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      Download the Game Design and Indie Game Marketing Freebook   07/19/17

      GameDev.net and CRC Press have teamed up to bring a free ebook of content curated from top titles published by CRC Press. The freebook, Practices of Game Design & Indie Game Marketing, includes chapters from The Art of Game Design: A Book of Lenses, A Practical Guide to Indie Game Marketing, and An Architectural Approach to Level Design. The GameDev.net FreeBook is relevant to game designers, developers, and those interested in learning more about the challenges in game development. We know game development can be a tough discipline and business, so we picked several chapters from CRC Press titles that we thought would be of interest to you, the GameDev.net audience, in your journey to design, develop, and market your next game. The free ebook is available through CRC Press by clicking here. The Curated Books The Art of Game Design: A Book of Lenses, Second Edition, by Jesse Schell Presents 100+ sets of questions, or different lenses, for viewing a game’s design, encompassing diverse fields such as psychology, architecture, music, film, software engineering, theme park design, mathematics, anthropology, and more. Written by one of the world's top game designers, this book describes the deepest and most fundamental principles of game design, demonstrating how tactics used in board, card, and athletic games also work in video games. It provides practical instruction on creating world-class games that will be played again and again. View it here. A Practical Guide to Indie Game Marketing, by Joel Dreskin Marketing is an essential but too frequently overlooked or minimized component of the release plan for indie games. A Practical Guide to Indie Game Marketing provides you with the tools needed to build visibility and sell your indie games. With special focus on those developers with small budgets and limited staff and resources, this book is packed with tangible recommendations and techniques that you can put to use immediately. As a seasoned professional of the indie game arena, author Joel Dreskin gives you insight into practical, real-world experiences of marketing numerous successful games and also provides stories of the failures. View it here. An Architectural Approach to Level Design This is one of the first books to integrate architectural and spatial design theory with the field of level design. The book presents architectural techniques and theories for level designers to use in their own work. It connects architecture and level design in different ways that address the practical elements of how designers construct space and the experiential elements of how and why humans interact with this space. Throughout the text, readers learn skills for spatial layout, evoking emotion through gamespaces, and creating better levels through architectural theory. View it here. Learn more and download the ebook by clicking here. Did you know? GameDev.net and CRC Press also recently teamed up to bring GDNet+ Members up to a 20% discount on all CRC Press books. Learn more about this and other benefits here.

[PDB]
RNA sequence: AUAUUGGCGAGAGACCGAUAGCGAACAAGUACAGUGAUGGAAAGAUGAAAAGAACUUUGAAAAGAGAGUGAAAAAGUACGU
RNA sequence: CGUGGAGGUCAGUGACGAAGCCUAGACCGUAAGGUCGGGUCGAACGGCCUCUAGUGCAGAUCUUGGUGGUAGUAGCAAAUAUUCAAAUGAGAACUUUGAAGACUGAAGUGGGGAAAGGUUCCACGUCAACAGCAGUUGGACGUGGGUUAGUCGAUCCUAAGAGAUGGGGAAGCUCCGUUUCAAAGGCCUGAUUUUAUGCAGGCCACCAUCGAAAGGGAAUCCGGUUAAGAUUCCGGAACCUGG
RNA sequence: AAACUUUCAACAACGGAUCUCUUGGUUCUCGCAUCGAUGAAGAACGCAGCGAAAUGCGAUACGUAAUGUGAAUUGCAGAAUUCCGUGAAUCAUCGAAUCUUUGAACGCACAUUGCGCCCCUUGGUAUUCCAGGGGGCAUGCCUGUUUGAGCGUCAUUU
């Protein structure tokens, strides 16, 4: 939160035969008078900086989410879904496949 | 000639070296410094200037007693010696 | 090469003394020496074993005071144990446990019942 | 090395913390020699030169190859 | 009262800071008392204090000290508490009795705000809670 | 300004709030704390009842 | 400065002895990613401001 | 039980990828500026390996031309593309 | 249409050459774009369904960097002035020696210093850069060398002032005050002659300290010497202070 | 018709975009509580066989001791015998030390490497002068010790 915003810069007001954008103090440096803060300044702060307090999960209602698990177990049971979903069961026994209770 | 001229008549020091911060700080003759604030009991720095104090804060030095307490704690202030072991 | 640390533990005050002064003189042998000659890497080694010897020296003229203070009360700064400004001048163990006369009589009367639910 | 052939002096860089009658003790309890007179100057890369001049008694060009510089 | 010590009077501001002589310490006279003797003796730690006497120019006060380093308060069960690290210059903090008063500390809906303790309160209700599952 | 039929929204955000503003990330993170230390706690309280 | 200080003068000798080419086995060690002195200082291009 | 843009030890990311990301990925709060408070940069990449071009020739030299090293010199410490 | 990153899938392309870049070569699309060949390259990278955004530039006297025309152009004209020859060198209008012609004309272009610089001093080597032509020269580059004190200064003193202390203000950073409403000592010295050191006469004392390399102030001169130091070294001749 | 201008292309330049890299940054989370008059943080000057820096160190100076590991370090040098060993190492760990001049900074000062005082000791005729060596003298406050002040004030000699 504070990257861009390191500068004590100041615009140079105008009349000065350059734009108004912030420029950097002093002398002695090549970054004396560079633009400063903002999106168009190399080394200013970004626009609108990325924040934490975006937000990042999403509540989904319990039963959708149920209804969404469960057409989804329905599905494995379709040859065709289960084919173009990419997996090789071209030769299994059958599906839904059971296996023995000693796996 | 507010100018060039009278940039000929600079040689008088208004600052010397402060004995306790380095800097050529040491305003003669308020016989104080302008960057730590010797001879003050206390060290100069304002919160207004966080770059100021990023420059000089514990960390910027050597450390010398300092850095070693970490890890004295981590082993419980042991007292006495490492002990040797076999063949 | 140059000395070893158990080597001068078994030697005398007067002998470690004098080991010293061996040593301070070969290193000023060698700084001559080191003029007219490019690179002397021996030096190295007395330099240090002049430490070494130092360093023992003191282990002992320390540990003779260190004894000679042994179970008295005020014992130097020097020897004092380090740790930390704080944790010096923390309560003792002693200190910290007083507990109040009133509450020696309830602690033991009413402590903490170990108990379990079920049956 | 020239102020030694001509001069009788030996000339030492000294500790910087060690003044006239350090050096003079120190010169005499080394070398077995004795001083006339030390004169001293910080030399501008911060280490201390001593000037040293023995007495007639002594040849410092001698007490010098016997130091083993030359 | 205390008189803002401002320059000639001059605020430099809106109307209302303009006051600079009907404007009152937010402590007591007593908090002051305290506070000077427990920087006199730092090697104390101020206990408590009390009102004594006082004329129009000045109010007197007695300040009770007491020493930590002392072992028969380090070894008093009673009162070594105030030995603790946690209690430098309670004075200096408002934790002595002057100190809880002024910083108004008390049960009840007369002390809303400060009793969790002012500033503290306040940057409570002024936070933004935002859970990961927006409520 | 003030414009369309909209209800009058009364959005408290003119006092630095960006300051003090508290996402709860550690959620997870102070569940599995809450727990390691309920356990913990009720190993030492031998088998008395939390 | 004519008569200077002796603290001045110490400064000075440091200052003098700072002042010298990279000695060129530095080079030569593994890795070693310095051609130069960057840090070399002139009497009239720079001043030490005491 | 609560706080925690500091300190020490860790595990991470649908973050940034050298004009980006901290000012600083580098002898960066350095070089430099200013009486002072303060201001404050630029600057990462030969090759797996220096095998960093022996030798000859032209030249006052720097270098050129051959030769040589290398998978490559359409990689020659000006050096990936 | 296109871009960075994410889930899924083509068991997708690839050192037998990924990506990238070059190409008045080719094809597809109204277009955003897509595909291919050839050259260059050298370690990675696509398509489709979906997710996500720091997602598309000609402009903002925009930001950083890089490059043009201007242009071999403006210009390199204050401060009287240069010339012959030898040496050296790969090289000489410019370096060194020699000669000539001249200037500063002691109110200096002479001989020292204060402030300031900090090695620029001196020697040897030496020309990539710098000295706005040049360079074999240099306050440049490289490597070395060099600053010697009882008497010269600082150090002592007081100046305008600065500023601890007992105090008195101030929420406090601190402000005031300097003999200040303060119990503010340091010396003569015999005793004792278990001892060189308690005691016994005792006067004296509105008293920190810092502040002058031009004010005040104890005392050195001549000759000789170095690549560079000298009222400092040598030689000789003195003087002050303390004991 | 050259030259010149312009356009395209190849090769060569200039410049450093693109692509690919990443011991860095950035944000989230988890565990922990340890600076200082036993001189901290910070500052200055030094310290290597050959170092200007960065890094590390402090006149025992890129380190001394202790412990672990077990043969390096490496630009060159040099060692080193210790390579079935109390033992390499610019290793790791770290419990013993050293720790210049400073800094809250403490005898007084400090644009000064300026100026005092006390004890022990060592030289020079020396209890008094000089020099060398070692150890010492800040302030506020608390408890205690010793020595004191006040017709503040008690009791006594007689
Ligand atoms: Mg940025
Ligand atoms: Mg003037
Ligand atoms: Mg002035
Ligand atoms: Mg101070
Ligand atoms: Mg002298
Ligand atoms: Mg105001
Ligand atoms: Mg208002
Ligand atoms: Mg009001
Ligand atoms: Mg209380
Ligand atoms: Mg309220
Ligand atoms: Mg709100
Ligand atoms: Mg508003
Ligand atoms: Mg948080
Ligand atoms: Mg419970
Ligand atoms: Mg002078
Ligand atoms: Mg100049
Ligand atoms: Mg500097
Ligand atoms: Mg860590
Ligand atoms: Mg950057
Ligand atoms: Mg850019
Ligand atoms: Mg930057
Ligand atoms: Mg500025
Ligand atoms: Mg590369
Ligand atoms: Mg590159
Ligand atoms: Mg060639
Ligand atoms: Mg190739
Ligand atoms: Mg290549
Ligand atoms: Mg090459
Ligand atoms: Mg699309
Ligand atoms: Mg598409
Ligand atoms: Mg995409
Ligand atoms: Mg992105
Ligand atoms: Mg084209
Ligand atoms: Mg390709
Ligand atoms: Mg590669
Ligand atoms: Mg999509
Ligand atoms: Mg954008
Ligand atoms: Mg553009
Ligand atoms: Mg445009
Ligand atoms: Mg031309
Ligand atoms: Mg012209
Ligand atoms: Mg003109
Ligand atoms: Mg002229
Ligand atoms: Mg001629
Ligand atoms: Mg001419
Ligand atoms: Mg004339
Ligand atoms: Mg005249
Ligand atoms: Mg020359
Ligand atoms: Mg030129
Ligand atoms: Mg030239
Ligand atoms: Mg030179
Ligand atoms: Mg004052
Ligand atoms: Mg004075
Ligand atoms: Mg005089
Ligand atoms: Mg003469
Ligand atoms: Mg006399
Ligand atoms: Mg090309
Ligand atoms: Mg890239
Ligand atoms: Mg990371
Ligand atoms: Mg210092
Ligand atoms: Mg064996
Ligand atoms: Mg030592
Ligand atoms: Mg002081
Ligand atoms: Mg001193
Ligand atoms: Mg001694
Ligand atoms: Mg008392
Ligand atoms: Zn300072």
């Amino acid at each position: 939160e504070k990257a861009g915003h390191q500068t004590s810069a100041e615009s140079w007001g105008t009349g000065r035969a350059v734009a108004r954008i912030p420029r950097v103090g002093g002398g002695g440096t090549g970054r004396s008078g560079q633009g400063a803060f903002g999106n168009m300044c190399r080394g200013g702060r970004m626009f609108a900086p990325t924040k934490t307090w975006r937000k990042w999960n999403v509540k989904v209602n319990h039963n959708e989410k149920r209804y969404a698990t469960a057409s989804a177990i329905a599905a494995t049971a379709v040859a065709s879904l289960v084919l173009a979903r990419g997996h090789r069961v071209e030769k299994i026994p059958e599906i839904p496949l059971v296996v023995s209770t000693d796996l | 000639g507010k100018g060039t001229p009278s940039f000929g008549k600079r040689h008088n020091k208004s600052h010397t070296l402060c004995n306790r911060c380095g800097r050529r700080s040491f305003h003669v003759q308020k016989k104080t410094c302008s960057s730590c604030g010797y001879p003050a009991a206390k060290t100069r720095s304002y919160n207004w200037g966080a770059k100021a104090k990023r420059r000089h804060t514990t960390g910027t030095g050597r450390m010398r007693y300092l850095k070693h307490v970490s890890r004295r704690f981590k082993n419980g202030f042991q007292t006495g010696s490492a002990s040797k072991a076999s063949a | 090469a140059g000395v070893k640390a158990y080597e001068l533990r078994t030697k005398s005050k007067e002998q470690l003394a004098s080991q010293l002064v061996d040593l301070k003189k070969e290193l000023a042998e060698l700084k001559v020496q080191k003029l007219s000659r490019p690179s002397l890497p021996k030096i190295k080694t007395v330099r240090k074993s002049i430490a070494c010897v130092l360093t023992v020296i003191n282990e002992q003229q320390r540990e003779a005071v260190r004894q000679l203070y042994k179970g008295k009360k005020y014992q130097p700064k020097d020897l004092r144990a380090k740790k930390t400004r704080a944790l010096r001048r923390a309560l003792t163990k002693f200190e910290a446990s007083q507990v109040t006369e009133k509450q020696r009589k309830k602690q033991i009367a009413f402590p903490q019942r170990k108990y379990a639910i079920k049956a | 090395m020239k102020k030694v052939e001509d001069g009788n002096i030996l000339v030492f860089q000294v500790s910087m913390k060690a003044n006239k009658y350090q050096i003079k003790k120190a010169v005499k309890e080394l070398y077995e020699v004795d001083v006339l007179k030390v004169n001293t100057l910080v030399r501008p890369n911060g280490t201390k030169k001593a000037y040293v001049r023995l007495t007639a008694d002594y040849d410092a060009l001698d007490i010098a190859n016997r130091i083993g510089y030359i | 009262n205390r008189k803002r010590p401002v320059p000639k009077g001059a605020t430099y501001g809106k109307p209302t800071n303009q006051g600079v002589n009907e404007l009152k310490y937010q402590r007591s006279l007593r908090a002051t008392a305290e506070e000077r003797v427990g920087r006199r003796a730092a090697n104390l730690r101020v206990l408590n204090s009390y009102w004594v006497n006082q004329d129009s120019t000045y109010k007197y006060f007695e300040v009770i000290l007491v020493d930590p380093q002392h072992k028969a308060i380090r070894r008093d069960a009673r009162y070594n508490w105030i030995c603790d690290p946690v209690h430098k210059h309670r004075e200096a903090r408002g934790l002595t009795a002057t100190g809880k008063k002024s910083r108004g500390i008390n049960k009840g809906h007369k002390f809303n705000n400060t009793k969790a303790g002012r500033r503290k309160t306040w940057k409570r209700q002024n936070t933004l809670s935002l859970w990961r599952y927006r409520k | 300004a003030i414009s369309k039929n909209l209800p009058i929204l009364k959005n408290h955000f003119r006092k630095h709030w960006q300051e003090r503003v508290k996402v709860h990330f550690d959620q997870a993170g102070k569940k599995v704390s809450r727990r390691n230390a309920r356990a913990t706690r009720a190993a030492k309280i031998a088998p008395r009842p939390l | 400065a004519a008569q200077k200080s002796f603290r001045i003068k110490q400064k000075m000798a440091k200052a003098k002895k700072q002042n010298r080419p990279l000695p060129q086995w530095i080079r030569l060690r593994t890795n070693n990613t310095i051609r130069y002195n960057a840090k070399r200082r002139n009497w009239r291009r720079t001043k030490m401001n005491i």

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  1. Interesting take on that, I appreciate the input, it gave me quite a few ideas how to change some of the exploration aspects and feel of the character compared to Samus.  I can assure the overall plot is nothing like metroid, so I feel much better that people may not intstinctivly say "this is just a metroid clone" but rather hopefully they will see it it's more of just a metroidvani styled game with it's own unique feel to it.